Fed Pushes Back Against Audit Bill as Threat to Its IndependenceJeff Kearns
The Federal Reserve is stepping up efforts to fend off congressional audits of its monetary-policy decisions, with one official warning they would constitute a threat to its independence.
Proposals to audit the Fed “really are about allowing political considerations to influence monetary-policy decisions,” Loretta Mester, president of the Federal Reserve Bank of Cleveland, said in a speech Wednesday in Columbus, Ohio.
With Republicans in control of both houses of Congress, efforts to rein in the Fed’s monetary-policy and regulatory powers are likely to gain traction. Senator Rand Paul of Kentucky last month re-introduced legislation proposing to audit Fed monetary policy.
Mester said the Fed is already “subject to many audits of its financial statements and activities,” and that Chair Janet Yellen “regularly testifies before Congress on monetary policy.”
The Fed banks of Richmond and Philadelphia echoed that message in nearly identical tweets Wednesday: “Did you know the Fed is audited? Regional Feds & the Fed Board undergo regular audits & reviews,” according to the Cleveland Fed tweet.
Yellen said in December she will speak out “forcefully” against the idea. She will appear before Congress later this month in semiannual testimony on monetary policy that is required by law.
Paul’s bill would remove limits on the Government Accountability Office’s audits of Fed operations, allowing scrutiny of interest-rate decisions and securities purchases.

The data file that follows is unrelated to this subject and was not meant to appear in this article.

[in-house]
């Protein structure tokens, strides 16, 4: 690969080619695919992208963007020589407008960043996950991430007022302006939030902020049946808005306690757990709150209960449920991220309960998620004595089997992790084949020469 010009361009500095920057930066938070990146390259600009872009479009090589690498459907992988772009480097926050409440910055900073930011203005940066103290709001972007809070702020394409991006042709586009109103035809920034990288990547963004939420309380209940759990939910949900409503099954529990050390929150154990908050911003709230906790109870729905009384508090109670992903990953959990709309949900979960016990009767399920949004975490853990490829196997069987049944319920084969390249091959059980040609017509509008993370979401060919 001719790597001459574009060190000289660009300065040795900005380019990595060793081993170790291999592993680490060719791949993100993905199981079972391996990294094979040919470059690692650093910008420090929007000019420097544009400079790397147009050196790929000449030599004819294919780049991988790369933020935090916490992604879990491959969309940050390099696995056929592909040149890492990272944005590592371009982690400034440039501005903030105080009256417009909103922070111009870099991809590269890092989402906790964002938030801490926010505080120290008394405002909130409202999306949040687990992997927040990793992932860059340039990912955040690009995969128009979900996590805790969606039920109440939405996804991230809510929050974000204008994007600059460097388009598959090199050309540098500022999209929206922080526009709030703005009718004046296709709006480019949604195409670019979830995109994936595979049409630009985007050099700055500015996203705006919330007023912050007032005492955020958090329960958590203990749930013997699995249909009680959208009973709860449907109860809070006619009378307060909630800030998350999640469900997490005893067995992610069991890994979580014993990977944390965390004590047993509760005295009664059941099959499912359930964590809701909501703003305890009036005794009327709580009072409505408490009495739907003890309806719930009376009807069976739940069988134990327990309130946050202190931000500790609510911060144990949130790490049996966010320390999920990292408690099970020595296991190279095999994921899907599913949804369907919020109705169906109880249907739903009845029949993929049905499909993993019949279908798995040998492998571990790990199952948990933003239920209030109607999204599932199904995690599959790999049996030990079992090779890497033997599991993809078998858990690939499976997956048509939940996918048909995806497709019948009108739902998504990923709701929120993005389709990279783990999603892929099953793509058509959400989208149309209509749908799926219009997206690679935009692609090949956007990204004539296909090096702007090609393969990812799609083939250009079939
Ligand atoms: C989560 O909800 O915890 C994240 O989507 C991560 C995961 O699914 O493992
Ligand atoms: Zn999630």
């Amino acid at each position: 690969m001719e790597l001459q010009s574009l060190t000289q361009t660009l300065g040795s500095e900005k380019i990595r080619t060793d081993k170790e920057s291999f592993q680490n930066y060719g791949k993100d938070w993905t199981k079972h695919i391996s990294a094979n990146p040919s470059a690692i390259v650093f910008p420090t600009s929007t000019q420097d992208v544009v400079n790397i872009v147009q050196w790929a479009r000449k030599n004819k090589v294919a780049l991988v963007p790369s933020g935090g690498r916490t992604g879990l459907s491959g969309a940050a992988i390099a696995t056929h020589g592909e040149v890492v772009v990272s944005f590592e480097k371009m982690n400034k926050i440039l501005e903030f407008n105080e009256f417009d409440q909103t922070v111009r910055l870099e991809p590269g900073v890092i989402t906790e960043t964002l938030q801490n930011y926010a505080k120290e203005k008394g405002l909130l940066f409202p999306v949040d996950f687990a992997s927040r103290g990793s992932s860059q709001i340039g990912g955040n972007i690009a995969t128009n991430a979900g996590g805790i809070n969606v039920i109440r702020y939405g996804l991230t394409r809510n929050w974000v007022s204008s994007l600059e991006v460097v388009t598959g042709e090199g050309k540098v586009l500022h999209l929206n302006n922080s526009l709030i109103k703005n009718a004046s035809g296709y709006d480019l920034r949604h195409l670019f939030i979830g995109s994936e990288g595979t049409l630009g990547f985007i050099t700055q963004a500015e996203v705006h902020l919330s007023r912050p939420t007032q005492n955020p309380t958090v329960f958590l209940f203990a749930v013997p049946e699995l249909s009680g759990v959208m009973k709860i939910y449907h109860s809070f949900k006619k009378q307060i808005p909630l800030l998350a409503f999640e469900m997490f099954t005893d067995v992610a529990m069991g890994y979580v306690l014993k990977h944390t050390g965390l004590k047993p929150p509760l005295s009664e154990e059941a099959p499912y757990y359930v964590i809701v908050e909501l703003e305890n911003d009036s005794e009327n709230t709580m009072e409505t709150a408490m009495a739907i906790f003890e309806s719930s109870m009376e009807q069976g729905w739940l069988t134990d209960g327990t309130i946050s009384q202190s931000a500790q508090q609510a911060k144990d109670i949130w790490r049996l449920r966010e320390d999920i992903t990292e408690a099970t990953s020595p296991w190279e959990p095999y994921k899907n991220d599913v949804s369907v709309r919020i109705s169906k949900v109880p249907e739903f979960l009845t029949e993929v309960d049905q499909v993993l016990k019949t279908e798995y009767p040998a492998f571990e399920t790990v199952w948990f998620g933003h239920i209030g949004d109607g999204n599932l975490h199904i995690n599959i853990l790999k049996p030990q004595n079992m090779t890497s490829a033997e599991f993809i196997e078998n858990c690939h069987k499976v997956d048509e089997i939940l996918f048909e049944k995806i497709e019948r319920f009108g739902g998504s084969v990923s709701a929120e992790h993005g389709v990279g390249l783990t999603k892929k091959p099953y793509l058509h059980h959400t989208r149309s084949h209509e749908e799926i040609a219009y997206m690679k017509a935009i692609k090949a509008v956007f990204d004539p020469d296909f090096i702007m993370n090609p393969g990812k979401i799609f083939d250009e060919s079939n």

‘Cloak of Secrecy’
Paul, a potential Republican presidential contender, in a statement last month said the the Fed “operates under a cloak of secrecy,” and Americans “have a right to know what the Federal Reserve is doing with our nation’s money supply.”
The Fed has held interest rates near zero since December 2008 and more than quadrupled its balance sheet to $4.5 trillion with three rounds of bond purchases.
Allowing political interference in monetary policy “would be a tremendous mistake because it would ultimately lead to poorer economic performance,” Mester, 56, said in her speech Wednesday. “I strongly believe that the Federal Reserve’s independence in setting monetary policy is worth preserving.”
Mester told reporters she has met with members of Congress “a couple of times” in her first six months as president of the Cleveland Fed, one of 12 regional Fed banks.
“In those discussions certainly I will be talking about why its important to preserve Fed independence in making monetary-policy decisions,” she said.